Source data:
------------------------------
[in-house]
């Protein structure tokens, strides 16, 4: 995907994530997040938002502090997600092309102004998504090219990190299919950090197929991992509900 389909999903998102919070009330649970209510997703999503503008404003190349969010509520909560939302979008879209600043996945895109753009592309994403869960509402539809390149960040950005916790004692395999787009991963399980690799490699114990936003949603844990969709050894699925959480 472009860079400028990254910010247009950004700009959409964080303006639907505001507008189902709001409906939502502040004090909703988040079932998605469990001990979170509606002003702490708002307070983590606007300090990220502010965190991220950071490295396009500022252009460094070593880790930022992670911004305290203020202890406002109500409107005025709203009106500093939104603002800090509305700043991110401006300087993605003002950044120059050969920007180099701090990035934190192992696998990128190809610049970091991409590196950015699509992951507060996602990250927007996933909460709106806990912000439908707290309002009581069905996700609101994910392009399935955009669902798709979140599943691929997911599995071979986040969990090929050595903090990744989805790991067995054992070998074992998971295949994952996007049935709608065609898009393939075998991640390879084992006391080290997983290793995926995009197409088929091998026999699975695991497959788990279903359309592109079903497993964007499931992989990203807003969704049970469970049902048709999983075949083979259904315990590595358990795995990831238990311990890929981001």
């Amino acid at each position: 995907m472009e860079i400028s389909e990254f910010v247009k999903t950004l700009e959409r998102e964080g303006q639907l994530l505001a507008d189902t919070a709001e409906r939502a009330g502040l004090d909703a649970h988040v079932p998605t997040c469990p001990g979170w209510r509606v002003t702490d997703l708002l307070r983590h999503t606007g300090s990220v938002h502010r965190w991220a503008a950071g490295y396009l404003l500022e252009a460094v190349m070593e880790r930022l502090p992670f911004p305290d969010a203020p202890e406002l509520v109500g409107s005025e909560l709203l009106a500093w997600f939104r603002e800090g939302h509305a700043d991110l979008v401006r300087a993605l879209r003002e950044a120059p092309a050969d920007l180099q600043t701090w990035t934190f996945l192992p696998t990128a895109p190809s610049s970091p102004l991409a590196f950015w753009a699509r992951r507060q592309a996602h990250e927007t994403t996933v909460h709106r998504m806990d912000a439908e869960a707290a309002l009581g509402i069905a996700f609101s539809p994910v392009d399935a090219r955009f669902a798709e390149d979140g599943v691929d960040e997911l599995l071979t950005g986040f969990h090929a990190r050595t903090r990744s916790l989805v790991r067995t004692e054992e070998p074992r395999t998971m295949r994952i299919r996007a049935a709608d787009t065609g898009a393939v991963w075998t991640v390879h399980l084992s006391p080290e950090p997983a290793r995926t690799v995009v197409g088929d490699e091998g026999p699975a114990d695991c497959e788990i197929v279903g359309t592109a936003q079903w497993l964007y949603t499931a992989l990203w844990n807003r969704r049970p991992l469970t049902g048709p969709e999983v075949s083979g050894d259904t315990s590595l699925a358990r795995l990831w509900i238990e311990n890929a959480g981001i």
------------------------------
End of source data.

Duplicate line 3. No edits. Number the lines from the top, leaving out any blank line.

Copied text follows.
């Amino acid at each position: 995907m472009e860079i400028s389909e990254f910010v247009k999903t950004l700009e959409r998102e964080g303006q639907l994530l505001a507008d189902t919070a709001e409906r939502a009330g502040l004090d909703a649970h988040v079932p998605t997040c469990p001990g979170w209510r509606v002003t702490d997703l708002l307070r983590h999503t606007g300090s990220v938002h502010r965190w991220a503008a950071g490295y396009l404003l500022e252009a460094v190349m070593e880790r930022l502090p992670f911004p305290d969010a203020p202890e406002l509520v109500g409107s005025e909560l709203l009106a500093w997600f939104r603002e800090g939302h509305a700043d991110l979008v401006r300087a993605l879209r003002e950044a120059p092309a050969d920007l180099q600043t701090w990035t934190f996945l192992p696998t990128a895109p190809s610049s970091p102004l991409a590196f950015w753009a699509r992951r507060q592309a996602h990250e927007t994403t996933v909460h709106r998504m806990d912000a439908e869960a707290a309002l009581g509402i069905a996700f609101s539809p994910v392009d399935a090219r955009f669902a798709e390149d979140g599943v691929d960040e997911l599995l071979t950005g986040f969990h090929a990190r050595t903090r990744s916790l989805v790991r067995t004692e054992e070998p074992r395999t998971m295949r994952i299919r996007a049935a709608d787009t065609g898009a393939v991963w075998t991640v390879h399980l084992s006391p080290e950090p997983a290793r995926t690799v995009v197409g088929d490699e091998g026999p699975a114990d695991c497959e788990i197929v279903g359309t592109a936003q079903w497993l964007y949603t499931a992989l990203w844990n807003r969704r049970p991992l469970t049902g048709p969709e999983v075949s083979g050894d259904t315990s590595l699925a358990r795995l990831w509900i238990e311990n890929a959480g981001i």